What really makes this card for me is the fact that the shot captures Wilson in mid-interview. I've noticed a few similar cards throughout my collection, and they're all great. (Like this one.)
A microphone on a baseball card is a plus.
On that note, is Mr. Babitt wearing one of those clip-on mics there?
Here's some more '82 Fleer greatness.
Lowenstein is one of the more recent guys I've decided to collect. From what I've read, "quirky" doesn't even begin to describe his personality.
If anyone were to start a "frazzled hair" collection, that Lowenstein would probably be a good start.
Although it looks as though the photographer caught Amos Otis a little off-guard, his '82 Fleer issue is still a thing of beauty.
I don't know that I've ever seen the "Green Monster" displayed better on a baseball card.
From what I've heard of his TV broadcasts, Gary Matthews genuinely loves the game of baseball.
When I see that a Phillies game is coming up on the MLB Network, I make it a point to tune in so I can hear "Sarge" do the play-by-play. Some ex-ballplayers have been disasters in the booth over the years (although some manage to somehow keep their jobs for a long, long time), but Matthews definitely isn't one of them.
I never used to like multi-player cards. In recent years, I've realized that they can make for some great photos, if they're done right.
I think it's safe to say that Fleer "got one right" with the amazing All-Star duo of "The Kid" and "The Cobra".
I also managed to nab a few '91 Upper Deck dime cards.
For some reason, I'm still missing a lot of cards I need from UD's earlier issues. As a result, I might be one of the last collectors who still gets excited over finding scattered piles of 1990 or '91 Upper Deck cards in a box.
While I don't really collect him, I couldn't pass up that Moyer card. It looks like he's about ready to take in a wonderful afternoon of baseball from the dugout. (Something he's still doing 21 years later.)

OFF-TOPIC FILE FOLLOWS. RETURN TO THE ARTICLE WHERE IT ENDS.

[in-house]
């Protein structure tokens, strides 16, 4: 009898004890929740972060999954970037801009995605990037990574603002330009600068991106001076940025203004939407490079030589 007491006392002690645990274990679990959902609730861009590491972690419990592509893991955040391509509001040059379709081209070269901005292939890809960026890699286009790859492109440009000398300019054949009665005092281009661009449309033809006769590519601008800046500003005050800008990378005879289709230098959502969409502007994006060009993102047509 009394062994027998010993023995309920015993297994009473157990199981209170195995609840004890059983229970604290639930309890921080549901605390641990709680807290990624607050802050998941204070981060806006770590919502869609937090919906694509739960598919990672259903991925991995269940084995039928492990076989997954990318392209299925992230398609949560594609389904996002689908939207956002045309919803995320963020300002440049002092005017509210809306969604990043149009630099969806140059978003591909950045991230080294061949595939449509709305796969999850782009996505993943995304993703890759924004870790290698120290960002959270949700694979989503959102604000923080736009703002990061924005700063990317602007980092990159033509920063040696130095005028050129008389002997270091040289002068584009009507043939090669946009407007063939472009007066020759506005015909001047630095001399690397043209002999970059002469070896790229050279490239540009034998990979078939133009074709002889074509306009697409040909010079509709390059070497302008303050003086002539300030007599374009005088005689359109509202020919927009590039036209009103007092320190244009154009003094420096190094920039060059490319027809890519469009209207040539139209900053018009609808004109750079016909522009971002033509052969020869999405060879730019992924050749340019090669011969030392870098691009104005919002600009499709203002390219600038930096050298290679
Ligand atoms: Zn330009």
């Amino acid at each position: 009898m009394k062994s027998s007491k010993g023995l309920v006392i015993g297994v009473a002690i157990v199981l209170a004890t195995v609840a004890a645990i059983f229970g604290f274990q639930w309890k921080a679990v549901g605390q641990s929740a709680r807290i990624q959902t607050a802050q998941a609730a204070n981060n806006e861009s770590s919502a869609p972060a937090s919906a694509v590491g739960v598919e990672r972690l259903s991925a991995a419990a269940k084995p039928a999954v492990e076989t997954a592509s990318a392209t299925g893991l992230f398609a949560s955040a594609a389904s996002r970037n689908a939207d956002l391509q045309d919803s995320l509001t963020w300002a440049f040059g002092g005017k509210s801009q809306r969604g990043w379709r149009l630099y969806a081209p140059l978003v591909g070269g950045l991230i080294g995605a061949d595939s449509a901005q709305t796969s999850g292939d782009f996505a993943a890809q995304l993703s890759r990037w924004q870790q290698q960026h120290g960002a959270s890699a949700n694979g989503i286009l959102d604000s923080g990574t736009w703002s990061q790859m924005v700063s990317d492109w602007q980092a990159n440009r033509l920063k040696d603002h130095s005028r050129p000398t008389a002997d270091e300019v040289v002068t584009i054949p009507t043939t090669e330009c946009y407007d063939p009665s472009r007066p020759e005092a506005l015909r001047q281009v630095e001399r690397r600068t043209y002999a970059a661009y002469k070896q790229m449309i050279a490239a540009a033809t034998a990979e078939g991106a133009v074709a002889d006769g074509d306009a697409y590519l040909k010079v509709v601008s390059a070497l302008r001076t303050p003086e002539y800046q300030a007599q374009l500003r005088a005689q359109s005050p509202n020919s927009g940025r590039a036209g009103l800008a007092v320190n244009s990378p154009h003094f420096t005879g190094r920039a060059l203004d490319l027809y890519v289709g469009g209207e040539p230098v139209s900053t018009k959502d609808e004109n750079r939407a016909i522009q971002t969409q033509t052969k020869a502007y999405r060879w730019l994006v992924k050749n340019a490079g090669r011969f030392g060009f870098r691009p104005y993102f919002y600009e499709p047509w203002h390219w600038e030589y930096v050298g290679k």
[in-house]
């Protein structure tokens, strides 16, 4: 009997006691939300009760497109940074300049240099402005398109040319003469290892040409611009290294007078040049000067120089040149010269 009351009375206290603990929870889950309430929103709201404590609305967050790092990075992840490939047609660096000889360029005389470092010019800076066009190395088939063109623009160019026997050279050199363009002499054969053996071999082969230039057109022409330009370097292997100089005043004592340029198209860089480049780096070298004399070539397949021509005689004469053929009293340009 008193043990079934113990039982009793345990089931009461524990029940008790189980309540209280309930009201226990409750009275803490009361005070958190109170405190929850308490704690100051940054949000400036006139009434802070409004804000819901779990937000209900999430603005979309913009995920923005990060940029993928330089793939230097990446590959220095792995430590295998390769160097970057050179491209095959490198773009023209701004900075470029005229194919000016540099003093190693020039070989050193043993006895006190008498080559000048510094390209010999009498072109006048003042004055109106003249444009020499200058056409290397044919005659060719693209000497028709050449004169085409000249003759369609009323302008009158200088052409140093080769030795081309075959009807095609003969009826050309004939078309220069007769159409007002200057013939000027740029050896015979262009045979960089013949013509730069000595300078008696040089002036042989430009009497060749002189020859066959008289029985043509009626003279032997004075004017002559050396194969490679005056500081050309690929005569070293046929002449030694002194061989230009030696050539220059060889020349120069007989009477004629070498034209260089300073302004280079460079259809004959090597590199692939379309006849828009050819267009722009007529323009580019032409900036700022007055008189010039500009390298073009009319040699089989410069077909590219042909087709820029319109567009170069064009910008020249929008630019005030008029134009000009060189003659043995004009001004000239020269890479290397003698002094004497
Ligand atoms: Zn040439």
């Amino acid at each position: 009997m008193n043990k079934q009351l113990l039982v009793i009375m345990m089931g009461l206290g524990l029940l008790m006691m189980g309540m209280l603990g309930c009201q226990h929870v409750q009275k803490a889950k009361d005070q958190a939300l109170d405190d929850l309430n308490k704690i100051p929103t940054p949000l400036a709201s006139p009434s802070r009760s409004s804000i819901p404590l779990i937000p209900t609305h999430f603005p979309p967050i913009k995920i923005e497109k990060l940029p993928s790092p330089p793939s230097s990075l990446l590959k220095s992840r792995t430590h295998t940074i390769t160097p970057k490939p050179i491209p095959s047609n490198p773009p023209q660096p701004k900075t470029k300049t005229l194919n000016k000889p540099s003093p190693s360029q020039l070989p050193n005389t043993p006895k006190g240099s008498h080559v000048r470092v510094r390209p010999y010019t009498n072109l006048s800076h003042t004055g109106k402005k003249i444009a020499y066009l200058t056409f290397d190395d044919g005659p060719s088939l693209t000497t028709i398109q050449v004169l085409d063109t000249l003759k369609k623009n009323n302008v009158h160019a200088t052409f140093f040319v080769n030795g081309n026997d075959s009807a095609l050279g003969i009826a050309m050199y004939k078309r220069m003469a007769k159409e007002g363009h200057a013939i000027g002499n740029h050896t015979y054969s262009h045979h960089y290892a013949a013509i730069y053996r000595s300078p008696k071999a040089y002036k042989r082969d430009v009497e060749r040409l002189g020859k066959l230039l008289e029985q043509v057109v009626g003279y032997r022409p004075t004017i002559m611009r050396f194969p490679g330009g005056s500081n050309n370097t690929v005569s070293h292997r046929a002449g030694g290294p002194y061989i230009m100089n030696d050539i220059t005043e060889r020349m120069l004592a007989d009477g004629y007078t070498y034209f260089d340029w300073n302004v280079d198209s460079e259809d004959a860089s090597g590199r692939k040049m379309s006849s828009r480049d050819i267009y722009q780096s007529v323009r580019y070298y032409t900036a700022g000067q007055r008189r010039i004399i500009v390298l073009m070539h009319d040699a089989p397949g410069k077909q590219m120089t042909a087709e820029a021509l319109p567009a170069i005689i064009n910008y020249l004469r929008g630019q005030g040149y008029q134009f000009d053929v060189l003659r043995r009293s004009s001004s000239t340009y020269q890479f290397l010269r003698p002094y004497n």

I simply thought the Mayne card was funny. I doubt that a collector had ever gotten more up-close-and-personal with a player's shin guards ever before.
A laugh is well worth a dime.
However, the majority of the dime cards I found came from 1995 Collector's Choice.
Rarely had I come across anything from this set before. The only specific ties I have to Collector's Choice is one of the few good memories from my old college.
After my roommate found out I collected cards (they were scattered all around the dorm), he brought a couple stacks of them to show me one week. Of course, he wanted to know if they were worth anything. Sadly, I had to tell him that they weren't worth much.
However, he did have a couple cards I wanted, and he was nice enough to let me pick out a few. Most of the ones I got were from this very set. I even scored a "zero-year" card out of the ordeal.
Up until this afternoon, I hadn't thought much about Collector's Choice. However, I quickly realized that this was a quirky (and underrated) set.
Even though I'd never heard of Phil Leftwich before, I couldn't pass this one up.
I'd like to know what the premise was behind that particular shot.
Neither of these cards will go in my binder, but they were still well worth a dime.
Perhaps the Rijo could be a contestant in the "four eyes" countdown that Night Owl brings up from time to time.